Judge rules in favor of city in municipal campus lawsuit

The vacant Northland Mall will be demolished this spring to pave the way for construction of a public safety and city hall facility. Meanwhile, related litigation may continue if a lawsuit outcome is appealed. (Photo by Kat Ladwig)
The vacant Northland Mall will be demolished this spring to pave the way for construction of a public safety and city hall facility. Meanwhile, related litigation may continue if a lawsuit outcome is appealed. (Photo by Kat Ladwig)

He also leaves door open for appeal, which plaintiffs vow


Clint Riese
News Editor

Twenty days after taking the case under advisement, 10th Judicial District Judge John C. Hoffman last Thursday granted judgement to the defendants in the lawsuit brought by three citizens and the Lakes Area Business Association regarding the issuance of bonds to fund the creation of a municipal campus at the site of Northland Mall.

The city of Forest Lake and its Economic Development Authority were accused of circumventing the law by using lease revenue bonds instead of general obligation bonds in an effort to avoid a referendum. However, Hoffman ruled that it was indeed within the city’s rights to use a lease-purchase agreement to finance the project.

“It appears to this court that the legislature has allowed elected public officials to make their best judgements to do the work of the public and not be second-guessed along the way,” Hoffman wrote in his 12-page memorandum of law accompanying his order of summary judgement. “Rarely is there unanimity in any of these types of determinations.”

Judge’s Findings

Hoffman chose to declare summary judgment – ending the case, pending possible appeal – even though the defense had not formally requested it. The two hearings regarded the defense’s motion for a surety bond. By acting as he did, Hoffman demonstrated he found no need for a trial through which to sort out disputed facts.

Hoffman devoted nearly two pages of his memorandum to explaining his authority to grant summary judgment at such a point in the case. Though the matter came to him based on the bond motion, Hoffman said the parties in their oral arguments and written filings established the central theme of the case: whether the city could build the public safety and city hall facility without first getting permission from residents. After reviewing statutes referenced in each parties’ memorandum, he found the defendants entitled to having their rights declared.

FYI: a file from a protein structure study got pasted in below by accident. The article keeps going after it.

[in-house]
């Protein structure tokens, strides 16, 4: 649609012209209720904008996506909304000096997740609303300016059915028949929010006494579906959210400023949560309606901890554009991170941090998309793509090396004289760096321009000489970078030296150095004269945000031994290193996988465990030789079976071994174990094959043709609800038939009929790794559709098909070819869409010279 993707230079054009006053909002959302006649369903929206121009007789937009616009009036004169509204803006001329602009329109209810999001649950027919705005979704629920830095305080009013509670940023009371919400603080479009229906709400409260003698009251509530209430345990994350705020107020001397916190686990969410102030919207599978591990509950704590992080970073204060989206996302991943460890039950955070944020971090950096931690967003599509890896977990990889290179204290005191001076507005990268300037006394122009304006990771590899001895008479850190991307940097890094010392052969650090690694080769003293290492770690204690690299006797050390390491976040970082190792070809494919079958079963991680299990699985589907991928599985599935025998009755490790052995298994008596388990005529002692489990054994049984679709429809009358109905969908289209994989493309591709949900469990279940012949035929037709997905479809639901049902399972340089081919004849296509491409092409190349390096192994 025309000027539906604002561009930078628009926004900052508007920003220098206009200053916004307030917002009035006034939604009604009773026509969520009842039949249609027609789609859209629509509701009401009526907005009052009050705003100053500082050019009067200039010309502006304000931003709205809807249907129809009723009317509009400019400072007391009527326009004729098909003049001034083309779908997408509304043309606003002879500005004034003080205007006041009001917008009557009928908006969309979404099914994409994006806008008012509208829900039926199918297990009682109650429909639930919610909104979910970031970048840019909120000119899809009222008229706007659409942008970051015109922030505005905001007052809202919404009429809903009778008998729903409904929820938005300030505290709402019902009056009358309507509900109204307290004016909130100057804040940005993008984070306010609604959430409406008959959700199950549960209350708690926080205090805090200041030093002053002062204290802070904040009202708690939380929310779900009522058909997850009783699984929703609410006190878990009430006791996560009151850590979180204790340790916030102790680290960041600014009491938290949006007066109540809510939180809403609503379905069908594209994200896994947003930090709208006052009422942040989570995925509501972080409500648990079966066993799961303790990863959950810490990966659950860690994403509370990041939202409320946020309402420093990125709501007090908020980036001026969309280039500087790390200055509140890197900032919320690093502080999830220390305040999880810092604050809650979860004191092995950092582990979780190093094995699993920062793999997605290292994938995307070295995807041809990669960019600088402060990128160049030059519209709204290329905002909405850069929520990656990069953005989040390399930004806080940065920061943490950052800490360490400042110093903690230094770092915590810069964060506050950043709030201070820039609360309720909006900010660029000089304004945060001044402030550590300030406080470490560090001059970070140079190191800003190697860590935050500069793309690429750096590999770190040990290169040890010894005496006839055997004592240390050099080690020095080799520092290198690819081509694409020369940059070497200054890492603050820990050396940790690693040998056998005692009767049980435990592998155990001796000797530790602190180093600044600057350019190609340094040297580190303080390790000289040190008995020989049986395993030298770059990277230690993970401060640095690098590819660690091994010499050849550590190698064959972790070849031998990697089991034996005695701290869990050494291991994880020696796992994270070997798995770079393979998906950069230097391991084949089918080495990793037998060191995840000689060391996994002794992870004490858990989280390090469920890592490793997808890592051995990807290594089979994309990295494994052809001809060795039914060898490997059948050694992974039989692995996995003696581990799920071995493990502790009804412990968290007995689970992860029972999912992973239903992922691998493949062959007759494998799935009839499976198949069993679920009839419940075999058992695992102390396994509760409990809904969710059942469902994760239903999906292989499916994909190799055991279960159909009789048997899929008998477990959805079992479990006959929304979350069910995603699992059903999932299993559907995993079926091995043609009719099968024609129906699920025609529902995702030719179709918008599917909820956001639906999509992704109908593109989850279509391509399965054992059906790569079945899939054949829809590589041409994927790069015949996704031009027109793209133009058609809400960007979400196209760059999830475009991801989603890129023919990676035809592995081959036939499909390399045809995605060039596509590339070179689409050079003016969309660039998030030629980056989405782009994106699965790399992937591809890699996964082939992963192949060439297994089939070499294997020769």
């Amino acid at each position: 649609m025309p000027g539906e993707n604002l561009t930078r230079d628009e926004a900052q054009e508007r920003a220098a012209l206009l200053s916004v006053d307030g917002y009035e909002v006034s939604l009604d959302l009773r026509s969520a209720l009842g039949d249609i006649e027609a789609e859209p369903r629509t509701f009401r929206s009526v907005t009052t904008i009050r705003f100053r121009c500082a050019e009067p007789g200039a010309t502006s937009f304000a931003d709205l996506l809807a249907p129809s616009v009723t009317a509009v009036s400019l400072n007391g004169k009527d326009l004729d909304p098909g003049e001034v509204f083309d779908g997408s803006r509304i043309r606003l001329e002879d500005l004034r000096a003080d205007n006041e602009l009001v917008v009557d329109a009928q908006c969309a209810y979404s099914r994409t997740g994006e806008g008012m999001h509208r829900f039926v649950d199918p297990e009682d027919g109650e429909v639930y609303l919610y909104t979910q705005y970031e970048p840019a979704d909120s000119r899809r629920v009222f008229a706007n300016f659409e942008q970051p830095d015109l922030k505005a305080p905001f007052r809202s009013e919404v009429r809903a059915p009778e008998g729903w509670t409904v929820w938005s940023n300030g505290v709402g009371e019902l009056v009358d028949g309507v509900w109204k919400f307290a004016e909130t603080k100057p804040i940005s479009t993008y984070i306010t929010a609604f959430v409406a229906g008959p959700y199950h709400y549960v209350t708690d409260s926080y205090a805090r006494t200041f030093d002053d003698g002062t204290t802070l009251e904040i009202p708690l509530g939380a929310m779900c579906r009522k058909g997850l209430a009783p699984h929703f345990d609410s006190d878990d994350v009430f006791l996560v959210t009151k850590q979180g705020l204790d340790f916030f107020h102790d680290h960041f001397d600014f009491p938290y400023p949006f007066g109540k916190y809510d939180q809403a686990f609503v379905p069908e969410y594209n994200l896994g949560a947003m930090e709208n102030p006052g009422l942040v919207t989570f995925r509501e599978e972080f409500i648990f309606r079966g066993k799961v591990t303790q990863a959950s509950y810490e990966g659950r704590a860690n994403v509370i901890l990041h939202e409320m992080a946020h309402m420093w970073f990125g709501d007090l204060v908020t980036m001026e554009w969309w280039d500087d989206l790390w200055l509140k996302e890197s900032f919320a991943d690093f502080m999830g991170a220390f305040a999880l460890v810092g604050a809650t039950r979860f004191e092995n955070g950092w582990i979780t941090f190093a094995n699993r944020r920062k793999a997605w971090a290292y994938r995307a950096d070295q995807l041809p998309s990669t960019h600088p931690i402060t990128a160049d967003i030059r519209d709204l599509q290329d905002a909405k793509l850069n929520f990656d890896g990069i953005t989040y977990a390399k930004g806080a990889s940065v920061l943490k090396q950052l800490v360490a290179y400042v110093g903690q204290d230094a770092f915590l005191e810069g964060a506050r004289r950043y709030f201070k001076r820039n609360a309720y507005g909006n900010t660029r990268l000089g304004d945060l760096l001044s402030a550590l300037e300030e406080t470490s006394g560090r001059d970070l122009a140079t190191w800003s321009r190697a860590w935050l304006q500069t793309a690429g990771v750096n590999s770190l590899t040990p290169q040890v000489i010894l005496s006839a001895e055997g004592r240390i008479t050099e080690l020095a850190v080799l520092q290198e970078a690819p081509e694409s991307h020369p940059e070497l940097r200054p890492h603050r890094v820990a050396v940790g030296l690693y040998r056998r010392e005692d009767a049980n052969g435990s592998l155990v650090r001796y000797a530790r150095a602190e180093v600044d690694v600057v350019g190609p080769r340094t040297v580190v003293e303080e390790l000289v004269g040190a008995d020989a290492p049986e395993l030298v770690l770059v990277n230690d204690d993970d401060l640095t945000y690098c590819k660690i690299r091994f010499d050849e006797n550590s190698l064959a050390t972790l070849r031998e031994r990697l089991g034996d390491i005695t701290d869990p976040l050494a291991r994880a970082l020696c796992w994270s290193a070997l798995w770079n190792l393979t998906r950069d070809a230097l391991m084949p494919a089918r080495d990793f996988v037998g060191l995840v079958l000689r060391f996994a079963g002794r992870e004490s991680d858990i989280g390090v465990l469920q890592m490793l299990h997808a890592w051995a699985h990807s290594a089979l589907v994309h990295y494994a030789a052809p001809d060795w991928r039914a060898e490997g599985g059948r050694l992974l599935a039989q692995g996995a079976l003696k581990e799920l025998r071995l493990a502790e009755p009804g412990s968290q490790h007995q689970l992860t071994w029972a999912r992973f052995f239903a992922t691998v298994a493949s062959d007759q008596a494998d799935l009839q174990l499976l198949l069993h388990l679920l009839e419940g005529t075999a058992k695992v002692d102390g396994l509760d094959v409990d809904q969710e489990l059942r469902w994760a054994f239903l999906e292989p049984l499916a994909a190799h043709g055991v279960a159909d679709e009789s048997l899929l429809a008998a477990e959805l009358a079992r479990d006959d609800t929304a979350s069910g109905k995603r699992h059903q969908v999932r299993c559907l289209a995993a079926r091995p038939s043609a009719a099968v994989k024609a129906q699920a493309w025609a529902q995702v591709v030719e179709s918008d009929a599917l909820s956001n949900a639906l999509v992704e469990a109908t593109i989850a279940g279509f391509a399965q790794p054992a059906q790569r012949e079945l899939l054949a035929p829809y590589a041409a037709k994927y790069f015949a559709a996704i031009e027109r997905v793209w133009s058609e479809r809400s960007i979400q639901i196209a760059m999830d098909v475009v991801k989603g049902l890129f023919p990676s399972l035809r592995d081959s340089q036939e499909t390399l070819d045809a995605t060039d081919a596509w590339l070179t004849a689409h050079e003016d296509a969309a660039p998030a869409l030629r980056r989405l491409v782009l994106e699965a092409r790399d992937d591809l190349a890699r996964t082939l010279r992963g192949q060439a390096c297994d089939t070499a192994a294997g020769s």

A crux of the disagreement between the parties boiled down to interpretation of state statutes regarding whether a public referendum is necessary when municipalities issue bonds for capital improvements.

Separate statutes state that counties (373.40) and cities (475.521) are not subject to election requirements under a different statute (475.58), which details when elections are necessary to authorize obligations.

The language in 475.58, though, muddies the water. It contains an exception for county capital improvement plans under 373.40, but does not list city capital improvement plans as exempt. Attorney Fritz Knaak argued that because no exception for cities exists, the purchase of land for, and erection of, a city hall is a capital improvement requiring an election.

Hoffman, however, found the similarity between statutes 373.40 and 475.521 as evidence that the correct interpretation of the law is that capital improvement projects for cities are not subject to elections.